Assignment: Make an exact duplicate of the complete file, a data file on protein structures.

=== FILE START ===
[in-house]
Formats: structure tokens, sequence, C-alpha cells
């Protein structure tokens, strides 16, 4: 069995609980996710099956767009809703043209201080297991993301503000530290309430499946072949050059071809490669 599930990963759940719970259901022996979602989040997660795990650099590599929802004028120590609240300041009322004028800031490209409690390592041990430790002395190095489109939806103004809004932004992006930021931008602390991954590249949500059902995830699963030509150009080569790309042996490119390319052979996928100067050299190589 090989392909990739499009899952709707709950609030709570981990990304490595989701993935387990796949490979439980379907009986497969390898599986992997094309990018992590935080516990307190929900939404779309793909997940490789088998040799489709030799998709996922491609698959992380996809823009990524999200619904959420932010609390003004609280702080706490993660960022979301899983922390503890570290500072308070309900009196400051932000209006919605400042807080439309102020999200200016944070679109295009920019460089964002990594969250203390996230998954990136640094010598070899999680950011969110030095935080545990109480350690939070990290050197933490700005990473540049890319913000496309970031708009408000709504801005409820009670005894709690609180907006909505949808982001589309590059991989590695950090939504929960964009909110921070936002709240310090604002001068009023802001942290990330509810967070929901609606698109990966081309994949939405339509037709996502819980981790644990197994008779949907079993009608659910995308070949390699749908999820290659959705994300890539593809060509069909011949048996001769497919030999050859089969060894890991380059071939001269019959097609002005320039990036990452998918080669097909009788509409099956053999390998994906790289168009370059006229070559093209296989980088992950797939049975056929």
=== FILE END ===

[in-house]
Formats: structure tokens, sequence, C-alpha cells
């Protein structure tokens, strides 16, 4: 069995609980996710099956767009809703043209201080297991993301503000530290309430499946072949050059071809490669 599930990963759940719970259901022996979602989040997660795990650099590599929802004028120590609240300041009322004028800031490209409690390592041990430790002395190095489109939806103004809004932004992006930021931008602390991954590249949500059902995830699963030509150009080569790309042996490119390319052979996928100067050299190589 090989392909990739499009899952709707709950609030709570981990990304490595989701993935387990796949490979439980379907009986497969390898599986992997094309990018992590935080516990307190929900939404779309793909997940490789088998040799489709030799998709996922491609698959992380996809823009990524999200619904959420932010609390003004609280702080706490993660960022979301899983922390503890570290500072308070309900009196400051932000209006919605400042807080439309102020999200200016944070679109295009920019460089964002990594969250203390996230998954990136640094010598070899999680950011969110030095935080545990109480350690939070990290050197933490700005990473540049890319913000496309970031708009408000709504801005409820009670005894709690609180907006909505949808982001589309590059991989590695950090939504929960964009909110921070936002709240310090604002001068009023802001942290990330509810967070929901609606698109990966081309994949939405339509037709996502819980981790644990197994008779949907079993009608659910995308070949390699749908999820290659959705994300890539593809060509069909011949048996001769497919030999050859089969060894890991380059071939001269019959097609002005320039990036990452998918080669097909009788509409099956053999390998994906790289168009370059006229070559093209296989980088992950797939049975056929």